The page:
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300 pc rise in market cap to Rs 400 lakh crore in last 10 years driven by strong economic fundamentals
300 pc rise in market cap to Rs 400 lakh crore in last 10 years driven by strong economic fundamentals

New Delhi April 10 : The strength of the Indian economy, which has emerged as the fastest growing in the world, is being amply reflected in the stock markets with the BSE clocking a 300 per cent growth in market cap to a phenomenal Rs 400 lakh crore and the Sensex soaring from 25,000 points to 75,000 points in the last 10 years of the Narendra Modi government.

According to SEBI chairperson Madhabi Puri Buch, the record valuation of Indian stocks is "an emphatic vote of confidence by foreign portfolio investors (FPI) in India's growth prospects."

She pointed out that this was the reason for them continuing to invest in Indian stocks even though the price-to-earnings multiple is higher compared with various other nations.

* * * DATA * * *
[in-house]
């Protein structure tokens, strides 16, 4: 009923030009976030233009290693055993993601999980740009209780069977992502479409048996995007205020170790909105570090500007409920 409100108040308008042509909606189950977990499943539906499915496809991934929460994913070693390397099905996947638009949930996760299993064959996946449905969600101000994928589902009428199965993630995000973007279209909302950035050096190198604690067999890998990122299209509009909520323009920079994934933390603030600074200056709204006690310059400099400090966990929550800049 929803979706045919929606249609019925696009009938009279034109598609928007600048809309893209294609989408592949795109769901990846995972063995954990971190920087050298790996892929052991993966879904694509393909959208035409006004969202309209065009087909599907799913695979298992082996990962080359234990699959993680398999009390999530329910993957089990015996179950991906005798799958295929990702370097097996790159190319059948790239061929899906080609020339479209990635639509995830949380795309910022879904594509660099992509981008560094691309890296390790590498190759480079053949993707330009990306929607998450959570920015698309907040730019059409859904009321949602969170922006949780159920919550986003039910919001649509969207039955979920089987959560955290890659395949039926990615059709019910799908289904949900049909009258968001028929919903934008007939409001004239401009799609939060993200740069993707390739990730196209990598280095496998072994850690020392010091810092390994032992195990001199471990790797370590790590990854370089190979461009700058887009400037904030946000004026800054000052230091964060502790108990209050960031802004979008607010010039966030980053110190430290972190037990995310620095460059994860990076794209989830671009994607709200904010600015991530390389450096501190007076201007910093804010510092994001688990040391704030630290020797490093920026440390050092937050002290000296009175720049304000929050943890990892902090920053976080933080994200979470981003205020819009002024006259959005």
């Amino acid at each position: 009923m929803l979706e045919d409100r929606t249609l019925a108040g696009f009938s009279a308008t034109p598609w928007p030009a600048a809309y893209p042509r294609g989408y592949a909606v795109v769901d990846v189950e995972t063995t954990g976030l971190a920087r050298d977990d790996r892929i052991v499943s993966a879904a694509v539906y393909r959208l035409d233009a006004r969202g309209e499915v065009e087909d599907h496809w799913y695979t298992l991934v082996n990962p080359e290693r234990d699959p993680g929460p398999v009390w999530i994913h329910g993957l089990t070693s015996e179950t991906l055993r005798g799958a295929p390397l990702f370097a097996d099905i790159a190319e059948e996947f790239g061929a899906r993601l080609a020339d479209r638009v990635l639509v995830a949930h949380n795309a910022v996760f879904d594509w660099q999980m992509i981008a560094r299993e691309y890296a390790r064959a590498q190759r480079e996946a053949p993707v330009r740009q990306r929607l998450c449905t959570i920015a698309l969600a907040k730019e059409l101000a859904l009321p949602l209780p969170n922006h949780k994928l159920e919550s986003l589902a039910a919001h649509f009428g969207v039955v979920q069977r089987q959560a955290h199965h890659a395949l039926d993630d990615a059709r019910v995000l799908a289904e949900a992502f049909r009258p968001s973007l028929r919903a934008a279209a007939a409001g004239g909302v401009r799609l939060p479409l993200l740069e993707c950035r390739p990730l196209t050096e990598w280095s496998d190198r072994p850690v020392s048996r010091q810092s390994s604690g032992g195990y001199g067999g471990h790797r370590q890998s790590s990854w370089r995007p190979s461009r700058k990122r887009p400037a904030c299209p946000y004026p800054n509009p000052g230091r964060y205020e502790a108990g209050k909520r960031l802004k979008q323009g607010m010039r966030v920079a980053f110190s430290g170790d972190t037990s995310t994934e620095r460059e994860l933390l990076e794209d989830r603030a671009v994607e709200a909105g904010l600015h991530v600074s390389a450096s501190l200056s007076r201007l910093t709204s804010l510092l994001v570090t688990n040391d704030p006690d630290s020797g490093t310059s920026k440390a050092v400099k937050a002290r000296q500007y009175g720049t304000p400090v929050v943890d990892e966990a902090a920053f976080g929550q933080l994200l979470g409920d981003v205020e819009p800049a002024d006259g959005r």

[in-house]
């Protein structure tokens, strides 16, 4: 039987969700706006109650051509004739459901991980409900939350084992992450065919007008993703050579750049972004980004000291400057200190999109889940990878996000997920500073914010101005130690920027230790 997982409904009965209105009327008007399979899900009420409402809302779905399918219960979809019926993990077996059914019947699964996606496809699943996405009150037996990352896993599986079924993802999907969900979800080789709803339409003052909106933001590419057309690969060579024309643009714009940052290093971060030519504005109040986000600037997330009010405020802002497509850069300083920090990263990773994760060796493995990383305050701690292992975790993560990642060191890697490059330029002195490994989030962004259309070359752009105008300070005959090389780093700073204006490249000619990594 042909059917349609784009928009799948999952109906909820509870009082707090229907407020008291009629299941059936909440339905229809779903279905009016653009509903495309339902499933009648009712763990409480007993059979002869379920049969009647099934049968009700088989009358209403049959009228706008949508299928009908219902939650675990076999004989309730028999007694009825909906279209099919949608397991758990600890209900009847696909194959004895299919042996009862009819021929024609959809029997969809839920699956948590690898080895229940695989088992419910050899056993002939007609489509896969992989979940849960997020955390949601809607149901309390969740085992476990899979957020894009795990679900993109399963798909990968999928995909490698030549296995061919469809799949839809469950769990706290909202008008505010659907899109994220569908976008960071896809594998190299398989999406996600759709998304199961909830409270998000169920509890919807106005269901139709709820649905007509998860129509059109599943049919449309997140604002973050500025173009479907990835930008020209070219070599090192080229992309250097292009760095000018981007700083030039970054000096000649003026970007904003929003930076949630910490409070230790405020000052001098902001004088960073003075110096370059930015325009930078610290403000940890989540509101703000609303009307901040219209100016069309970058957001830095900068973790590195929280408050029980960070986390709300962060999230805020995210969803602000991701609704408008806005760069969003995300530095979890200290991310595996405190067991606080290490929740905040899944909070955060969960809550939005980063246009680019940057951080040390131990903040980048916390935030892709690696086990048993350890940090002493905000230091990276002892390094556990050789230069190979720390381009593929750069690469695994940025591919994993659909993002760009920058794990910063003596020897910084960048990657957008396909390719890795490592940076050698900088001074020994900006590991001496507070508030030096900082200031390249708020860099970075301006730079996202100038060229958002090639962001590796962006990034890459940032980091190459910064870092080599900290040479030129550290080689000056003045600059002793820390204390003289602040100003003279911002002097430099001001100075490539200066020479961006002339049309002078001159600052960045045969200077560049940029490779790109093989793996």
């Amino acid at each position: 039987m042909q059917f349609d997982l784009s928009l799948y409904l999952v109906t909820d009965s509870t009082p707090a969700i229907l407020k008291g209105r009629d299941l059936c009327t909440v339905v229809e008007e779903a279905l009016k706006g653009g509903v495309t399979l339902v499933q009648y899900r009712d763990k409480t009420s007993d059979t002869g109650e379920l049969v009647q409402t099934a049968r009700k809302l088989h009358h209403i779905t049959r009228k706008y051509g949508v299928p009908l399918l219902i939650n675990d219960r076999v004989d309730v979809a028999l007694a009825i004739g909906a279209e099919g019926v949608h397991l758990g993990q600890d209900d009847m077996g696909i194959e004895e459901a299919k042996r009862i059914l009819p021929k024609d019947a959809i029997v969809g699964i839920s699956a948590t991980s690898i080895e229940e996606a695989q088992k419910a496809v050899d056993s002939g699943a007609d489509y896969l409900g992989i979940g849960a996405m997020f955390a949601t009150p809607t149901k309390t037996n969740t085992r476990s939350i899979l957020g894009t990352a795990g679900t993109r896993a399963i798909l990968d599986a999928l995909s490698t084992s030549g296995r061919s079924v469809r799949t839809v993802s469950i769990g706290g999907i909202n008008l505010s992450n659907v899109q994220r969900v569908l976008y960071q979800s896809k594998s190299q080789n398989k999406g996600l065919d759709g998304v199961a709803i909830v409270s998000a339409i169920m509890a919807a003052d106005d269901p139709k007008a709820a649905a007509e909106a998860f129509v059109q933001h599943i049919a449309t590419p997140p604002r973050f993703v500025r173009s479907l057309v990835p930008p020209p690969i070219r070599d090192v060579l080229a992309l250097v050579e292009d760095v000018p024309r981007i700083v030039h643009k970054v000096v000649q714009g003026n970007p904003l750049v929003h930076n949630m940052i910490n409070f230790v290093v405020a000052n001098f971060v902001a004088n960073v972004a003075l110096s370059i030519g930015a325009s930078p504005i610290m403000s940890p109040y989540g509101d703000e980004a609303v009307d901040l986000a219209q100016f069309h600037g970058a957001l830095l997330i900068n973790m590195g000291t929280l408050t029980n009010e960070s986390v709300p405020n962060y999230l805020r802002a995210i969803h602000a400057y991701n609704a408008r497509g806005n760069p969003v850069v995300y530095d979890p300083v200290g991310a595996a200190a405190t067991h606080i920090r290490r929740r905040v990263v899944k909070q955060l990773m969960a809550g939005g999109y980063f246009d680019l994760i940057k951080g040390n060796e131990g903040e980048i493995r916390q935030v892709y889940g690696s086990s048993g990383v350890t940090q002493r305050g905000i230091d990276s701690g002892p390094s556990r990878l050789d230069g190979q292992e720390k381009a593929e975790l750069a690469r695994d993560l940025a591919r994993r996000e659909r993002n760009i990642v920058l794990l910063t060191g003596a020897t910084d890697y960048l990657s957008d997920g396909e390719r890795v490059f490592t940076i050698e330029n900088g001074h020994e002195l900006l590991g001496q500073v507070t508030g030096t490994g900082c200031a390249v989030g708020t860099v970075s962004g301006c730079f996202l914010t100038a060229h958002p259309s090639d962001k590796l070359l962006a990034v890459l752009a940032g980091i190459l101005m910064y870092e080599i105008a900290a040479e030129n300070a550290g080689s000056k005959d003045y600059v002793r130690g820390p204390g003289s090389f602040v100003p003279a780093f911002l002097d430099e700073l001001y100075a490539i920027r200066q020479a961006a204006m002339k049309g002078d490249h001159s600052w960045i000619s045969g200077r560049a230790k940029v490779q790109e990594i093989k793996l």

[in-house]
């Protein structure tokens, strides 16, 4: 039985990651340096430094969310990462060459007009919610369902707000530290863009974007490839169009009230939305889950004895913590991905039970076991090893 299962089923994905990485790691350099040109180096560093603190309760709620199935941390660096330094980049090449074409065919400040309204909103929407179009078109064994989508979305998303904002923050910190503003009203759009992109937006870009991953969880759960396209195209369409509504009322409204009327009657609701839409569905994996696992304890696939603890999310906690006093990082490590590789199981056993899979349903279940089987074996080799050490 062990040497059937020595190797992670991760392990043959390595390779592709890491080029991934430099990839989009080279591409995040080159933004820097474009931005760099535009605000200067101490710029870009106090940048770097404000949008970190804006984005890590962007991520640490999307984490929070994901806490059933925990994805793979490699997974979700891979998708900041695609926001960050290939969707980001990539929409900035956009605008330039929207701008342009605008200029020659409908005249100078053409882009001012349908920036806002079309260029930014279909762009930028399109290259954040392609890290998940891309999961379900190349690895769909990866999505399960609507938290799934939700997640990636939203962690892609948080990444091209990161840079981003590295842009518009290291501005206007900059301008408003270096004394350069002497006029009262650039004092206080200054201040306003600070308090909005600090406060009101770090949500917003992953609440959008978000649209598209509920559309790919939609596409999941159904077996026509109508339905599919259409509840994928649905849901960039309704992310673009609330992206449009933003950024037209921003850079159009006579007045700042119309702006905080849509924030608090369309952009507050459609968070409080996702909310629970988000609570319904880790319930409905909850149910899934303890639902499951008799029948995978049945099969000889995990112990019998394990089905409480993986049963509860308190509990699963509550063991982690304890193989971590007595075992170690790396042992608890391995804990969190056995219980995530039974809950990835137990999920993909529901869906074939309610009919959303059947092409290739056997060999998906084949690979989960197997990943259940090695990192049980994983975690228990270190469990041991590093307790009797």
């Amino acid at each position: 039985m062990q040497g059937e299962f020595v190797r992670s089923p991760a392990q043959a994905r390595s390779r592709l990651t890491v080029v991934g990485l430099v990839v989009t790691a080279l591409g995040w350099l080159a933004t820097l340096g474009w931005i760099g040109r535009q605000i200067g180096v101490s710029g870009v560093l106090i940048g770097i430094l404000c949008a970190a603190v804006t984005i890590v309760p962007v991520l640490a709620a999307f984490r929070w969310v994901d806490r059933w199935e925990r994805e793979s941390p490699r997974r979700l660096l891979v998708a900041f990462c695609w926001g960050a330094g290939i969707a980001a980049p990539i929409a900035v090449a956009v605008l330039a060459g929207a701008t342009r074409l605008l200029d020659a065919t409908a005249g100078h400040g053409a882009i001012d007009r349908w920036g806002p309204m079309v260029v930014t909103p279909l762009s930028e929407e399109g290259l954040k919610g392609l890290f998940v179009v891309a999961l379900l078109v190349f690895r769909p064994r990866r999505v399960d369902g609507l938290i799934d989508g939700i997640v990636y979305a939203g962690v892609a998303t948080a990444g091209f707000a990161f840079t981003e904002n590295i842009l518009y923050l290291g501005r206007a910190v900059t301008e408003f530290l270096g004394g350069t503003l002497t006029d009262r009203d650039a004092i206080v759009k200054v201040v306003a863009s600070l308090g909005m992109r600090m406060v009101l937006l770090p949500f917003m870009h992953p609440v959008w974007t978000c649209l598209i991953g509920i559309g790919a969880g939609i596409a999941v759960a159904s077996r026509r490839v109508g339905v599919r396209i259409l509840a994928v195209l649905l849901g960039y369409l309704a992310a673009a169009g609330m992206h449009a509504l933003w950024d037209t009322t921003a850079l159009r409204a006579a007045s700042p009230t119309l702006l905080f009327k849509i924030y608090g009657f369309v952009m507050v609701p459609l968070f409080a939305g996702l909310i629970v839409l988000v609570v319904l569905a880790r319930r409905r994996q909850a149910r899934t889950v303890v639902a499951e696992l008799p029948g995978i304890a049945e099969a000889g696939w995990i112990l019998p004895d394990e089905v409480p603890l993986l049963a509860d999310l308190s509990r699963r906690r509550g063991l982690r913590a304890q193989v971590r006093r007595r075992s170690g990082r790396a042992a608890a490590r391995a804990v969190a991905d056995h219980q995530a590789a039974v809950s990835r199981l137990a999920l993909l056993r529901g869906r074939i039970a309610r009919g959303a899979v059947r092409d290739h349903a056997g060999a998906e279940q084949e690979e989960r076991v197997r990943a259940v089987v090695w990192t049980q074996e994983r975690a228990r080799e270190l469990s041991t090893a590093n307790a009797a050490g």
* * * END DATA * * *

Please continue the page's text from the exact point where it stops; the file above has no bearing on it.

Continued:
The Government's economic reforms and focus on ease of doing business is seeing investments pour into the economy both as FDI for setting up new industry and foreign portfolio investments in the stock markets.

The big-ticket government investments in large infrastructure projects such as highways, ports and seaports have accelerated GDP growth, making India a bright spot amid the global slowdown with a 8.4 per cent growth rate in the Oct-Dec quarter. Both the IMF and World Bank have raised their growth forecast for India and Finance Minister Nirmala Sitharaman expects the economy to post an 8 per cent growth rate.

The country has in the last 10 years made the leap from the lowly ranks of the fragile five economies to the fifth largest economy in the world and is now well on its way to become the third largest.

Inflation has now come down to around 5 per cent and is expected to fall further which is paving the way for stable economic growth ahead.

The macroeconomic fundamentals of the economy have turned stronger with the fiscal deficit well in control following robust tax collections. The lower fiscal deficit will help control inflation as well as leave more money in the banking system for corporates to take loans for investments as the government needs to borrow less.

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